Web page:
Publication: Eurasia Daily Monitor Volume: 2 Issue: 159

Presidents Saakashvili and Yushchenko signed a joint declaration to create a Community of Democratic Choice

On August 12 in Borjomi, Georgia, Presidents Mikheil Saakashvili of Georgia and Viktor Yushchenko of Ukraine signed a declaration broadening the horizon of European and Euro-Atlantic integration to the entire “Baltic-Black Sea-Caspian” area, and called on the leaders of all countries within this area who share that vision to create a Community of Democratic Choice. Saakashvili and Yushchenko propose holding a founding summit of the heads of state of this Community this autumn in Ukraine.

In his remarks at the signing ceremony, Saakashvili noted that the Borjomi spa resort had in its time been frequented by members of Russia’s imperial family and later by leading figures in the Soviet hierarchy. “Not even in their worst nightmares could they have imagined that an independent Georgia and independent Ukraine would exist, let alone sign in this very place a declaration on promoting freedom,” he commented (Imedi TV, August 12). As if to accentuate the symbolism, Russian forces had only days earlier passed by Borjomi while withdrawing from Georgia to Russia.

The Borjomi Declaration notes that the Baltic-Black Sea-Caspian area, “which belongs in Europe,” has a unique potential to offer resources to Europe in terms of human resources, energy supplies, and access from Europe to Asia. Thus, democracy and stability in the Baltic-Black Sea-Caspian area is a condition to stability and security in Europe as a whole. A Community of Democratic Choice in this area can become a major factor in “freeing our region from all remaining lines of division, from violations of human rights, from frozen conflicts, opening a new era of democracy” in this area in the interests of “the whole of Europe, from the Atlantic to the Caspian Sea.”

Pledging to “conduct policies in Ukraine and Georgia based on those principles,” Yushchenko and Saakashvili jointly invited the leaders of all the countries in the region to become co-founders of the Community of Democratic Choice, with a view to turning the Baltic-Black Sea-Caspian area into a “fully integrated region of Europe and of the Atlantic community.” The European Union and Russia (both referenced as “close neighbors” to the area in the document) and the United States (defined as exponent of democracy) are invited to endorse this regional undertaking in the role of observers.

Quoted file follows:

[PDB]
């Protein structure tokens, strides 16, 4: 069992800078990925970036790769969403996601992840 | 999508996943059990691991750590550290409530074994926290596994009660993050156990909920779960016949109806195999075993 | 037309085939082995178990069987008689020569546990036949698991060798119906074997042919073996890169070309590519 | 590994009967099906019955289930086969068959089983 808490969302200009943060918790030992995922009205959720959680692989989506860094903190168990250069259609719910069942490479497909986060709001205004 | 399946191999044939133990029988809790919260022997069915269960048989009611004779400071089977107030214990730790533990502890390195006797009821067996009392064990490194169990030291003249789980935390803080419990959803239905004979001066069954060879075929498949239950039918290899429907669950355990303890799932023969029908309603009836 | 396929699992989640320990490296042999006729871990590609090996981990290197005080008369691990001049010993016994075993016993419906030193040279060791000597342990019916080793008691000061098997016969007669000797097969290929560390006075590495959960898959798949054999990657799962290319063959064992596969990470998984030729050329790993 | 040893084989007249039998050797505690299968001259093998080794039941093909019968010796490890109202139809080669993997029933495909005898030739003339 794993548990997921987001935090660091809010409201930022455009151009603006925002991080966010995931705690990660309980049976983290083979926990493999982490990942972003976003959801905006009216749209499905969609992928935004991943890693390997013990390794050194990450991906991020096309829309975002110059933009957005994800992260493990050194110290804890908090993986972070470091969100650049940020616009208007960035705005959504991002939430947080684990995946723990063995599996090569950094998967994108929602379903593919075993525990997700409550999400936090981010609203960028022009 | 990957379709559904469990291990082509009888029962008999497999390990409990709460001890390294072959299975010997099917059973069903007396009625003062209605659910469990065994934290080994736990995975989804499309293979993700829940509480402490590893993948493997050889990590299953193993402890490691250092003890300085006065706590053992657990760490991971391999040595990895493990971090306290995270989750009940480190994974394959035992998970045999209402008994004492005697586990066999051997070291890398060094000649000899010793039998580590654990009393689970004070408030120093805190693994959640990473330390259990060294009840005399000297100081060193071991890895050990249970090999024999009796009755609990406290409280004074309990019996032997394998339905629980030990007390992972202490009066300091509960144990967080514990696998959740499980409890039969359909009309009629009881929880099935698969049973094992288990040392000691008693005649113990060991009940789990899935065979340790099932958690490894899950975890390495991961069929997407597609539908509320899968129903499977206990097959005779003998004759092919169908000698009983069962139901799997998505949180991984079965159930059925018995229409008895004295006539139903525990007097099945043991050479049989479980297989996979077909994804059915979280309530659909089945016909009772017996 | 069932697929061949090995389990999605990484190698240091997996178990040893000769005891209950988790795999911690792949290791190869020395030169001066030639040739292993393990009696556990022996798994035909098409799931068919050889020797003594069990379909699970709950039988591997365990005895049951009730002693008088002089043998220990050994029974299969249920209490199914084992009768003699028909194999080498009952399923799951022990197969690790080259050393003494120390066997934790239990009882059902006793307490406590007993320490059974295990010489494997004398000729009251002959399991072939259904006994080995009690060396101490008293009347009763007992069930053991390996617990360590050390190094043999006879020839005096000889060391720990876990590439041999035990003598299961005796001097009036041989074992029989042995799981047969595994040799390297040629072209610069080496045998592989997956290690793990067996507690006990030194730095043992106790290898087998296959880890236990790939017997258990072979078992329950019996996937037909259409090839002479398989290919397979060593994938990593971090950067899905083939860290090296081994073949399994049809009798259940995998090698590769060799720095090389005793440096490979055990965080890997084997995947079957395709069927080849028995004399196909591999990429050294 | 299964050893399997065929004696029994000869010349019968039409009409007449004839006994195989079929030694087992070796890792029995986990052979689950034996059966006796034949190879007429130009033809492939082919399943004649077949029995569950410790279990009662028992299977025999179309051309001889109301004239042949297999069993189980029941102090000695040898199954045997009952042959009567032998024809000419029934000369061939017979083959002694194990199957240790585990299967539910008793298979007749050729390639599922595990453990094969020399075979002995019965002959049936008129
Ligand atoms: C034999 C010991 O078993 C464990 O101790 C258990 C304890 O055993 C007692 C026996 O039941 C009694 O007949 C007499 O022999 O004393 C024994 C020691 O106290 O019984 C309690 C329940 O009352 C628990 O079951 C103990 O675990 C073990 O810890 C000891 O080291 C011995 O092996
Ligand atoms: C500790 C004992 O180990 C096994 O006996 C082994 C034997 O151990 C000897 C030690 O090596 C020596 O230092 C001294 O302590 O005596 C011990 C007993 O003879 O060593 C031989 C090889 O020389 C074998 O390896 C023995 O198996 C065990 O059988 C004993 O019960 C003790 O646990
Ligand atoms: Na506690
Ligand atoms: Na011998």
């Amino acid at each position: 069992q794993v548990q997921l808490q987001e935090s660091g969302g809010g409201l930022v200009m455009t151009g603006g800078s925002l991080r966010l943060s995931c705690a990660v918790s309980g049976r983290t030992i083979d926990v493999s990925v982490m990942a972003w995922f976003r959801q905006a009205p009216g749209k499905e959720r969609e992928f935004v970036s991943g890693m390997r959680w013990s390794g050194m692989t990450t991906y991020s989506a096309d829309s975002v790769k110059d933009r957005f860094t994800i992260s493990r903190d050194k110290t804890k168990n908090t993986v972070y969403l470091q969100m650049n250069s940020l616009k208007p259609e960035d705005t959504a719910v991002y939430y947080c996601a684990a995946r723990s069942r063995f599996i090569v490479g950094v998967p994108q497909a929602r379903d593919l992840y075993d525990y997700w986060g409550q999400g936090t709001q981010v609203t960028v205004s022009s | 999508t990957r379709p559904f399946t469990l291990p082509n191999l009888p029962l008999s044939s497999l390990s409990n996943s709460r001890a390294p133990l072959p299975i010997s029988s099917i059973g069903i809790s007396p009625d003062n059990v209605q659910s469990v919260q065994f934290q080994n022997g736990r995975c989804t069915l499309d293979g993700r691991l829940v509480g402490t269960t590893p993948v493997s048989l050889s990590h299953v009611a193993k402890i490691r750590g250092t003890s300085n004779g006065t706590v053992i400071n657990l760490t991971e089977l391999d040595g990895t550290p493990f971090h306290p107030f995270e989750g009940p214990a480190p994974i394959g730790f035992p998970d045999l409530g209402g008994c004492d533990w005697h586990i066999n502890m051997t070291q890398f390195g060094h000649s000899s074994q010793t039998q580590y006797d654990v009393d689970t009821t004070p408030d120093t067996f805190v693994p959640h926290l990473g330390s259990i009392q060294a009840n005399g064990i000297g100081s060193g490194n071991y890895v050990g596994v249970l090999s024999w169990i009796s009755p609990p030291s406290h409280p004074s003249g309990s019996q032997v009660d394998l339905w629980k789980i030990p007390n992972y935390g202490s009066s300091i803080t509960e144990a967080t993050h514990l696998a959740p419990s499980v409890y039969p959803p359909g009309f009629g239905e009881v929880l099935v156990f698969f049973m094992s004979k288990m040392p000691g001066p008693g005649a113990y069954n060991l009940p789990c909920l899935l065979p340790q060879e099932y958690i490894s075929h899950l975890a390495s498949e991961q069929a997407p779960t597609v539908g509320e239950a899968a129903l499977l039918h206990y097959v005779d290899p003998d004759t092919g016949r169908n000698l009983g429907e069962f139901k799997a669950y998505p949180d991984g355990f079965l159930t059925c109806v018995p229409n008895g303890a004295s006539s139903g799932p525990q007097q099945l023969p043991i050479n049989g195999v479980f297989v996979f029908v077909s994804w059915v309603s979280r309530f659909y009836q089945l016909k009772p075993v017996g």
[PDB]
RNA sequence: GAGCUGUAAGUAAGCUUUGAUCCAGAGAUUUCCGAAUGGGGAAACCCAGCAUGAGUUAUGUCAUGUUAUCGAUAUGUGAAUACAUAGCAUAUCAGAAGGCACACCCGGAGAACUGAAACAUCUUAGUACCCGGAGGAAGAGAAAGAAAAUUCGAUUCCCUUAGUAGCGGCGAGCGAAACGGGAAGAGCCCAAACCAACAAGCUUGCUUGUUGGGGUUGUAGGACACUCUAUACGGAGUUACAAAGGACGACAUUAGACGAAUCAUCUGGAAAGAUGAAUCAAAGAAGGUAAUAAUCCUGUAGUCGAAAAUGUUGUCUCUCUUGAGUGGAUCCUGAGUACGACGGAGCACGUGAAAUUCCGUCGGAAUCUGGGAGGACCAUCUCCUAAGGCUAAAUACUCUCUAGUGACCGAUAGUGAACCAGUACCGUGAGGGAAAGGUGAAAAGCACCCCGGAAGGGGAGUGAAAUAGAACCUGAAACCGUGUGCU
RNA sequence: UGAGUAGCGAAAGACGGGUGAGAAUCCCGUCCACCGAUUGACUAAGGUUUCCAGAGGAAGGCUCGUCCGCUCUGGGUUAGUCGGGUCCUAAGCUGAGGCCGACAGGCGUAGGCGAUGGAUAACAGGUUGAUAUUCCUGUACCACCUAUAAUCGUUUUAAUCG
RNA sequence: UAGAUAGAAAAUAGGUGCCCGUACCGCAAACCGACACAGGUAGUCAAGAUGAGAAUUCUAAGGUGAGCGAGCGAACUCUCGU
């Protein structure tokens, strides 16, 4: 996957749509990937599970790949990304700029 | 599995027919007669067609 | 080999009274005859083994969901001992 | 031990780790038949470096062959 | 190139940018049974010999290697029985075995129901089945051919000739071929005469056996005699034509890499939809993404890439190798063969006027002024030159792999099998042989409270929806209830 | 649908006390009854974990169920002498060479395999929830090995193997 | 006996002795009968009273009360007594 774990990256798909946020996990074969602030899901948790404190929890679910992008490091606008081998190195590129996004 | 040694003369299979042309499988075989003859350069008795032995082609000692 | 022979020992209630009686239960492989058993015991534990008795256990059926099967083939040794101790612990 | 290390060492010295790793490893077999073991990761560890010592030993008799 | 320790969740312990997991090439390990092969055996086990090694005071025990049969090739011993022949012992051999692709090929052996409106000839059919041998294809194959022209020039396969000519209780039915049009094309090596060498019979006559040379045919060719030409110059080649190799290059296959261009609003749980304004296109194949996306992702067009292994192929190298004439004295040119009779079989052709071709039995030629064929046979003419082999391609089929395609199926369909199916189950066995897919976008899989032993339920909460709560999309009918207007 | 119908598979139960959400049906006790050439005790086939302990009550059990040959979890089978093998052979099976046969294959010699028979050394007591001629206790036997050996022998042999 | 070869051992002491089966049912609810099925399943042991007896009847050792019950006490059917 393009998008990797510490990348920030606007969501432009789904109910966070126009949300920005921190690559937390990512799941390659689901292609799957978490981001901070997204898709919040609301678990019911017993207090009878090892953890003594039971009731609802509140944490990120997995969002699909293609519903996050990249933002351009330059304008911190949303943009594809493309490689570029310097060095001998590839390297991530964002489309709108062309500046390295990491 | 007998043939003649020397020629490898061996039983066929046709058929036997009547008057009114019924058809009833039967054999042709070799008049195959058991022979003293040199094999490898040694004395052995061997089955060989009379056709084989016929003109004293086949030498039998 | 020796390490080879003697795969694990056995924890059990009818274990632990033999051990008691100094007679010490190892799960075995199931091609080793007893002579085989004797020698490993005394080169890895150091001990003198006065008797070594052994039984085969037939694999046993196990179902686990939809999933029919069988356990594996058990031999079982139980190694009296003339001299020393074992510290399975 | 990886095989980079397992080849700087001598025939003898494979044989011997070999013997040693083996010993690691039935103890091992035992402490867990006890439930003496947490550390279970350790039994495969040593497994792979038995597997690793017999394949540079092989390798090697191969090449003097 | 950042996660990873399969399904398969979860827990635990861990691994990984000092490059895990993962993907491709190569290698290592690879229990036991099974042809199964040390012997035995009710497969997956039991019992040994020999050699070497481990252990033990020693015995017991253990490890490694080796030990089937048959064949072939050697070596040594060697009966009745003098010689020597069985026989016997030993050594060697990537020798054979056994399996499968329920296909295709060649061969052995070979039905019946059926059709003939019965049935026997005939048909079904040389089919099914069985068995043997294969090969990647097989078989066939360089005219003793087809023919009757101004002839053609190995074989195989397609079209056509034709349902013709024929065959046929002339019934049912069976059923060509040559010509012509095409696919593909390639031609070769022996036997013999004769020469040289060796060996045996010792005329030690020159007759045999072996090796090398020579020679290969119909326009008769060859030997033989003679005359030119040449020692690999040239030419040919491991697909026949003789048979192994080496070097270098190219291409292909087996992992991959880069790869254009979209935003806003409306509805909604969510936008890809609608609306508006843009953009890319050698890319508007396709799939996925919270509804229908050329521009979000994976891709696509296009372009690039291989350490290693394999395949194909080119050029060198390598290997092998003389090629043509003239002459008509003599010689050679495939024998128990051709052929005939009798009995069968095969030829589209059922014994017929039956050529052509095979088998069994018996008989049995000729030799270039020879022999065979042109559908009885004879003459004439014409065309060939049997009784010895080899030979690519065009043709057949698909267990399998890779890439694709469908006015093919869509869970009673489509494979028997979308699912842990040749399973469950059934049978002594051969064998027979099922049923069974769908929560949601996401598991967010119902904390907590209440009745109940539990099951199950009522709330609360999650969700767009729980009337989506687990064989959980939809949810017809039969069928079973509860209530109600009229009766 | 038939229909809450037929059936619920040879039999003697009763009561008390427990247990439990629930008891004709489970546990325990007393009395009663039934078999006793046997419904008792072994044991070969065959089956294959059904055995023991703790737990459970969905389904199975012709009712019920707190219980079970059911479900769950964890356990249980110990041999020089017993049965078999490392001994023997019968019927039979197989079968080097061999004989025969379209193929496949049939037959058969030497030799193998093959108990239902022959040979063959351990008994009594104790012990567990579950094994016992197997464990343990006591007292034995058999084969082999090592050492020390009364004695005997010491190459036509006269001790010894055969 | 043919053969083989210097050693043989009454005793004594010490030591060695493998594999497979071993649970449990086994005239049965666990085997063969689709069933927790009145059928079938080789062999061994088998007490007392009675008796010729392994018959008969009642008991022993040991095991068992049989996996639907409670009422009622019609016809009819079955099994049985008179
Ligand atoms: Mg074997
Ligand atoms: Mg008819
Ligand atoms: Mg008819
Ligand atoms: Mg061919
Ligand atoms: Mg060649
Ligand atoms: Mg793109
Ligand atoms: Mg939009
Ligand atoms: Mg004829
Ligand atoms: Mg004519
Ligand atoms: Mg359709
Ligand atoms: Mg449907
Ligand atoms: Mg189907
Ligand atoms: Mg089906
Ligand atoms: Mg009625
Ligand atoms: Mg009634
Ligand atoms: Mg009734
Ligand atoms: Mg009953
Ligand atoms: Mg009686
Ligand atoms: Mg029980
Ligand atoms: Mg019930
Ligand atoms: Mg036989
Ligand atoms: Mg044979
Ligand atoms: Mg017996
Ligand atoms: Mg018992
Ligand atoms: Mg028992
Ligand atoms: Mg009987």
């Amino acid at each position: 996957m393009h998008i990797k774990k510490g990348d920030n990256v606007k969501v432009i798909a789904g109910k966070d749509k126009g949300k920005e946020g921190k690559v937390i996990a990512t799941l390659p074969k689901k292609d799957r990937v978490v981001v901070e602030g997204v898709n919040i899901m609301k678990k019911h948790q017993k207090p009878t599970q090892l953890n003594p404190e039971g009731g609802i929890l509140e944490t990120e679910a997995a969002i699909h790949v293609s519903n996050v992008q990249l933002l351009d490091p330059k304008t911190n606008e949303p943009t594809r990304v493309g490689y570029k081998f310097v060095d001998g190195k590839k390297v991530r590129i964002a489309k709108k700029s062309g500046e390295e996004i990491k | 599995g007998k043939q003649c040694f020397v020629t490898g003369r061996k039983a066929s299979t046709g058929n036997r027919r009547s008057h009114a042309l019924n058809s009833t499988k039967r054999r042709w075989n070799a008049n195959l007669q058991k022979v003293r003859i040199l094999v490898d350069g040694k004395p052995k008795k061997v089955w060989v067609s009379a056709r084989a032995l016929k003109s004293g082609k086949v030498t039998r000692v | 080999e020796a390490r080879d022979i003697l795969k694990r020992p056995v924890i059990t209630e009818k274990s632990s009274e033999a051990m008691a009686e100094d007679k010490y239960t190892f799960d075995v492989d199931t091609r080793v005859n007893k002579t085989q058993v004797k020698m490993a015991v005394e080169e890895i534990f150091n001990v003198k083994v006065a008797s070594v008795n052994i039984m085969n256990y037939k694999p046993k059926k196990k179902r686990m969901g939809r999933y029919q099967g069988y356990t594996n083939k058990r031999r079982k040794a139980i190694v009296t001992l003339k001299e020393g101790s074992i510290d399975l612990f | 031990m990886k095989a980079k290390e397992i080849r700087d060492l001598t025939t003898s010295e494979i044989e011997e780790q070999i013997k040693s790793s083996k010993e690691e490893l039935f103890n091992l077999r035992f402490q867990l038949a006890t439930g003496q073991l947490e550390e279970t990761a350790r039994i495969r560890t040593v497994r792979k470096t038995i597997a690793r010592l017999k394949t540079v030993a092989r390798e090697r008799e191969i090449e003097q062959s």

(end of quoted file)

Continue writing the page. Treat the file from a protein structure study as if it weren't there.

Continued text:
The declaration is cautiously formulated so as to steer clear of irritating Russia and to avoid any suggestion that some countries in the region are being asked to choose between Russia and the West. For similar reasons, but also for political consensus building in the region, the document refrains from mentioning NATO or even anti-terrorism (although many countries in the region are NATO members or aspirants and anti-terrorism coalition members, some are not). Thus, the document’s emphasis falls overwhelmingly on democratic values.

Saakashvili had initially proposed holding the regional summit in Yalta to underscore the demise of the Yalta system of division of Europe and the need to consolidate freedom in what used to be Moscow’s sphere of influence (“Time for a Return to Yalta,” Washington Post, May 10). The Ukrainian-Georgian declaration, however, does not mention Yalta either for symbolism (as Saakashvili did with reference to Borjomi in his own remarks) or as a possible venue for the proposed regional summit. This caution clearly reflects the Ukrainian leadership’s concern to improve its relations with Russia during the parliamentary election campaign, which will be in full swing in Ukraine by the time the summit convenes there.

Rather than hosting a Yalta-demise summit in Yalta, therefore, Yuschenko announced in Borjomi that he would soon be hosting a Soviet-nostalgia event with Russian President Vladimir Putin in Crimea to celebrate the 80th anniversary of the founding of the Soviet “pioneers” camp in Artek (Imedi TV, August 12). The Community of Democratic Choice summit will, in any case, also mark an “end to the history of division in Europe, of domination by force and by fear, and mark a new beginning of neighborly relations based on mutual respect, confidence, transparency” (